Inside the World’s Toughest Prisons ep. 202 recap: ‘Ukraine: The Prison in a War Zone’


Episode 202 of Netflix’s “Inside the World’s Toughest Prisons” takes us inside Ukraine’s Zhytomyr prison — a dangerous financially broke prison in a war-torn country.

Ukraine’s Zhytomyr Prison has seen better days — or has it? Inside the World’s Toughest Prisons shows viewers that currently, the prison is quite broke and understaffed. However, in the past, the prison served as a Soviet gulag, which lent it a brutal and strict reputation. This may be why, even though inmates have the freedom to roam within its confines, none have successfully escaped.

Raphael Rowe returns in this episode of Inside the World’s Toughest Prisons.  We immediately see that every prison he encounters is a different experience. Because Ukraine’s been at war with Russia since 2014, Row notes several related factors impacting Zhytomyr Prison. The struggling economy has set Ukraine’s crime rate soaring, and the country is basically bankrupt. This is why there are only 600 prisoners there. The country can’t afford to adequately fund its prisons).

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Also, for Rowe, knowing that it used to be a Soviet gulag — that inmates were routinely tortured by corrupt guards — it probably adds to the eerie quality surrounding the place. It’s also a chaotic operation, at least compared to other prisons he’s been in. When he arrives to be treated as a prisoner, there is no paperwork, no fingerprinting, no picture taken, or anything like that. He is just strip searched and locked up in Colony 4 — the lowest security section of the prison. If things weren’t strange enough for Rowe, he finds it odd that there are big windows with no bars in this section, yet no one tries to escape. In fact, no one has escaped Zhytomyr in its 110-year history.

Johnny from Cameroon

This episode of Inside the World’s Toughest Prisons introduces some rather fascinating people. One is Johnny from Cameroon — the only black man in Zhytomyr. Although Rowe says the “Soviet culture of suspicion and silence seems to live on” in the prison, you wouldn’t find that in the happy-go-lucky Johnny. You also wouldn’t know he’s serving a 10-year sentence for murder.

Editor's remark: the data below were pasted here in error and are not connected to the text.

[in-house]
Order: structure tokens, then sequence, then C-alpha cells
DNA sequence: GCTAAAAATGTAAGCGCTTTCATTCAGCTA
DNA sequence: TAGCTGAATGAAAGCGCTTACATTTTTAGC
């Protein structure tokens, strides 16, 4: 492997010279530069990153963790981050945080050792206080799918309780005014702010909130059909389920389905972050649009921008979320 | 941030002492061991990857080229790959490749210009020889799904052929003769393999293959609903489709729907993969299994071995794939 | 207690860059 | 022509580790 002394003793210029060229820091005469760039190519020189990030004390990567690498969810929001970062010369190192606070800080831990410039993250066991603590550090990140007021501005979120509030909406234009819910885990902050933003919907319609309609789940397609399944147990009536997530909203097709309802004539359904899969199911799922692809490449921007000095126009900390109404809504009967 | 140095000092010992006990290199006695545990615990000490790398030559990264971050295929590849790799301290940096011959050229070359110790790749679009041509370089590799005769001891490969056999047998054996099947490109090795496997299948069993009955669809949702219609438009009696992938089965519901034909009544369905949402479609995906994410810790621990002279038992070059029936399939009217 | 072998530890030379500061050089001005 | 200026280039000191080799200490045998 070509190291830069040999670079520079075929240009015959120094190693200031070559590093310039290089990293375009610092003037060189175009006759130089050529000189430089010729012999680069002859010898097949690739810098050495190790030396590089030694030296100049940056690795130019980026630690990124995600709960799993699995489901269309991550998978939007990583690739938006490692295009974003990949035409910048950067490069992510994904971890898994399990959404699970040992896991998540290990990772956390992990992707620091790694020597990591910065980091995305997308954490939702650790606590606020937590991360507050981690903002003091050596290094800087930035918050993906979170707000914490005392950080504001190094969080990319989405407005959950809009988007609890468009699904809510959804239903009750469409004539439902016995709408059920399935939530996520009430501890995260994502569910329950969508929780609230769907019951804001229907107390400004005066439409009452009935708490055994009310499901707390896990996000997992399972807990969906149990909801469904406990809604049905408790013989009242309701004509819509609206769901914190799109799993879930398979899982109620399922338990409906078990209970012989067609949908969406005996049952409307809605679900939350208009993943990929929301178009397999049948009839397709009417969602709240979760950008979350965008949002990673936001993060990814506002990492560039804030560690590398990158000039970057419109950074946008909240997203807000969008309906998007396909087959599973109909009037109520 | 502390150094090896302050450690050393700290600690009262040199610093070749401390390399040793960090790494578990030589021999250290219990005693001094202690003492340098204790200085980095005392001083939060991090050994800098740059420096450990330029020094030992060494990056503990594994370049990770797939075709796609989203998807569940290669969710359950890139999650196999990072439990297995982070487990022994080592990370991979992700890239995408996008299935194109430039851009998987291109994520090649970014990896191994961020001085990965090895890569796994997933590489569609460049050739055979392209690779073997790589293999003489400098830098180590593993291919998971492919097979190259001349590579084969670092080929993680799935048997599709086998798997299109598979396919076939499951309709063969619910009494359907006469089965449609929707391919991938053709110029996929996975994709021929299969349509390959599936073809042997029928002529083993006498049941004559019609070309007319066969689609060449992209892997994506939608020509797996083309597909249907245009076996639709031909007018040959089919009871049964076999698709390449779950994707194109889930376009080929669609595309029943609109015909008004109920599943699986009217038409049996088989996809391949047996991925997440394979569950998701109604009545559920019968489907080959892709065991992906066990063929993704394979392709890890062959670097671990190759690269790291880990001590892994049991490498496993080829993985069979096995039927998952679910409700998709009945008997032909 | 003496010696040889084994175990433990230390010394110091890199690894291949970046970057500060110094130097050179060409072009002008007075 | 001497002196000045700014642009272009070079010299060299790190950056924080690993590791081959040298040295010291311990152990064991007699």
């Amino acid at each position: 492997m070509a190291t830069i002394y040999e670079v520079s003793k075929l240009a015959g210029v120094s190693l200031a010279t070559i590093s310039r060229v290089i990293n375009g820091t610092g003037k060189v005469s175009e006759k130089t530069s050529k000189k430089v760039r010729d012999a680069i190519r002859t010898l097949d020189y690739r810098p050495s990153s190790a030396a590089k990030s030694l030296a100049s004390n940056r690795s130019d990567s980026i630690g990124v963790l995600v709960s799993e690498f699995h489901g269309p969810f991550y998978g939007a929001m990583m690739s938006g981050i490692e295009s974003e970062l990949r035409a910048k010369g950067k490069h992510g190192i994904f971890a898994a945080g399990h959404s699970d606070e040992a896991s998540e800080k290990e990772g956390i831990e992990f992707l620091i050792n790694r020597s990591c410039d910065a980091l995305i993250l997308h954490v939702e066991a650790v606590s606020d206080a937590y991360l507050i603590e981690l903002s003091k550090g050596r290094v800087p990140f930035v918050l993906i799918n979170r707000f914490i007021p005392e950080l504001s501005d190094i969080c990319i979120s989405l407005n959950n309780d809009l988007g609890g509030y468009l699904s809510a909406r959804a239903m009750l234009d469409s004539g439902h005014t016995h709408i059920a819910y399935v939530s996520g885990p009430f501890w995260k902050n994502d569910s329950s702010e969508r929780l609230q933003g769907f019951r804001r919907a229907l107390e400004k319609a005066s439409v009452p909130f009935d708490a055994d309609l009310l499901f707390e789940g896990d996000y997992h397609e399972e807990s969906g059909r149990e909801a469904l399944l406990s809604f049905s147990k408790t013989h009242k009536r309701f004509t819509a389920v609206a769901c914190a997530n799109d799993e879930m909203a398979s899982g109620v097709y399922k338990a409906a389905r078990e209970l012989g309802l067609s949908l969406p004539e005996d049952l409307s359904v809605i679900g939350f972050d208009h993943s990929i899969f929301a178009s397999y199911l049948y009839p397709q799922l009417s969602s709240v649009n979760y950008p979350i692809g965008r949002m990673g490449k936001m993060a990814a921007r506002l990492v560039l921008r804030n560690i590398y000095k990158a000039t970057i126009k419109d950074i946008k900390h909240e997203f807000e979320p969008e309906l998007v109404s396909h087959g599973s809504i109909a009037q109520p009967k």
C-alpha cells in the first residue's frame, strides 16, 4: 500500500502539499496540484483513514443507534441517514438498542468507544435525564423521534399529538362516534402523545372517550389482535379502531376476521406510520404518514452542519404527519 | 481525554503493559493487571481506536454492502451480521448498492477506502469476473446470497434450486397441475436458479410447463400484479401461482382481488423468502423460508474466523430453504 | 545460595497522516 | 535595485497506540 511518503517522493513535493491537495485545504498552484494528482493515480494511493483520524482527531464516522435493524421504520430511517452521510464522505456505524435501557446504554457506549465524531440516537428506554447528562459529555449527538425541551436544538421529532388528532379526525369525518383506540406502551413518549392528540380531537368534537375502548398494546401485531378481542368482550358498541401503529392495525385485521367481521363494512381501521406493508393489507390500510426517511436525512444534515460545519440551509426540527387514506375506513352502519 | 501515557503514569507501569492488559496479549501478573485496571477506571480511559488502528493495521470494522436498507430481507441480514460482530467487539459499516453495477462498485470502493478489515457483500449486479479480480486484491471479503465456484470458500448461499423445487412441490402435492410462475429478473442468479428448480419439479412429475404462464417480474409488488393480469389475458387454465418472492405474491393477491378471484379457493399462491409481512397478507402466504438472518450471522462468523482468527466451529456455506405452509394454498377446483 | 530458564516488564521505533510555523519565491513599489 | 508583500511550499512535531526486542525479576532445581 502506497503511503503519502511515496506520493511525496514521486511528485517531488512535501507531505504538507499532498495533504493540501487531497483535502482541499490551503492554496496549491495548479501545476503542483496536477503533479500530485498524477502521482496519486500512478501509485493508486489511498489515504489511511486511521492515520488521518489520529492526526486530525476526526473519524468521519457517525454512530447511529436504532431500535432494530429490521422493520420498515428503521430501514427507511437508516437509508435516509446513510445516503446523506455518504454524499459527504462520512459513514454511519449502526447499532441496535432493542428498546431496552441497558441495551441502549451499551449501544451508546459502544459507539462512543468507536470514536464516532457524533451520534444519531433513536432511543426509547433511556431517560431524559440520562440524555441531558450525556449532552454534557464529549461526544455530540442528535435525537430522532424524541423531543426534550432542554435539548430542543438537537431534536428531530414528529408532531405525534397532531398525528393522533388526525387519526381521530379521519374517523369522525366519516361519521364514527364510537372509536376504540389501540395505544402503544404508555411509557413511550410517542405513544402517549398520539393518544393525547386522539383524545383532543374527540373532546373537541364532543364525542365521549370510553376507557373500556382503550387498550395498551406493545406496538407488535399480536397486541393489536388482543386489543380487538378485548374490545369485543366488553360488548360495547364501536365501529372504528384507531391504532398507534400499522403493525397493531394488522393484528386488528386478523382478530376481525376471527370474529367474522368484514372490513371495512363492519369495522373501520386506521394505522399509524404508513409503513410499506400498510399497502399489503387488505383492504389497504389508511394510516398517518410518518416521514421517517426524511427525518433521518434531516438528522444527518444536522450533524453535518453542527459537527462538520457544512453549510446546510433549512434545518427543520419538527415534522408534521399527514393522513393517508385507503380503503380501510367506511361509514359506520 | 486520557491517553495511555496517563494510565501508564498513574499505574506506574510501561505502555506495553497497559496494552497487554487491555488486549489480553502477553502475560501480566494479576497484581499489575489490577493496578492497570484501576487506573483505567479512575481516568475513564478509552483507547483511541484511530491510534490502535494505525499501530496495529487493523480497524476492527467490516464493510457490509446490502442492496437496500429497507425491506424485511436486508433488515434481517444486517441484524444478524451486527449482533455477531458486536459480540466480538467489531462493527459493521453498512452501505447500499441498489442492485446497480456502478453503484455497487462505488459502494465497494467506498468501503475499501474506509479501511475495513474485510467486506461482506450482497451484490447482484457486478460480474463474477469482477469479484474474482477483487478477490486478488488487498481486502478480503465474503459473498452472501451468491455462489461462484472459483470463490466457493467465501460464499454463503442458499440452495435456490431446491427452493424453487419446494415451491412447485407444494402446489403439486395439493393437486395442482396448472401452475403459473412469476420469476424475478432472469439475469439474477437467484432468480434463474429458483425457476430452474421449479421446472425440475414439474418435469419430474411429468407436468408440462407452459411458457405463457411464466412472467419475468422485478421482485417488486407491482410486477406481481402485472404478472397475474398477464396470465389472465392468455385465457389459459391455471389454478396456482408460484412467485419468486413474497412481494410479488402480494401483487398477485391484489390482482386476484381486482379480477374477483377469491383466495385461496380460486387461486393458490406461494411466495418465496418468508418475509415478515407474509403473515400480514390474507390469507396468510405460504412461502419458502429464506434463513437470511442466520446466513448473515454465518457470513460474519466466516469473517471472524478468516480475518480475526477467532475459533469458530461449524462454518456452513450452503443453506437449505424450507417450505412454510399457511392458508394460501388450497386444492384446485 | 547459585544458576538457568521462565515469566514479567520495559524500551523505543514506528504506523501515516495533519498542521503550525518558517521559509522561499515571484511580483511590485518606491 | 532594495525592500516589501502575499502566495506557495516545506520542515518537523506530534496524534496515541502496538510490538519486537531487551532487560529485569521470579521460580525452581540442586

How does Johnny fair in Zhytomyr? Surprisingly well, actually (at least according to this episode).
Johnny’s advice on getting along in prison? Avoid learning about other inmate’s crimes, to the extent possible. Another factor in Johnny’s safety is that, honestly, he seems nice. He runs a singing club at Zhytomyr, and the other prisoners seem to like and respect him. In fact, he urges Rowe to sing a Ukrainian song with him, for the other prisoners, in an unexpected, funny and humanizing scene.

On the more serious side, Johnny talks about his conviction. Almost like an old blues song, he killed his girlfriend after catching her cheating on him. He says the murder was an accident, and that he was in a state of shock. Still, he doesn’t absolve himself of the blame. He says he wants and deserves to suffer the consequences alone.  Even his own mother doesn’t even know he’s in prison! It’s a fascinating story, and one could easily imagine a movie about it.

A Harsh Life and Hard Work

At Zhytomyr, prisoners have the appearance of relative freedom. Raphael Row says they “roam around the desolate grounds at will.” This, of course, doesn’t mean they’re free to escape, or that it’s paradise on earth. For example, the shower has no hot water, the bathroom smells disgusting, and there’s a place called “The Pit,” where prisoners are punished.

Also, the prison has a food budget of 60 cents per day (that’s right — 60 cents per day)! Now, even if someone’s prejudiced against prisoners, they’d have to be pretty hardcore to advocate that level of budget restriction. Indeed, Raphael Rowe becomes a prison food critic, saying the food is disgusting, calling it “survival food.”  Undoubtedly, this is one of the strongest signs of the prison being broke.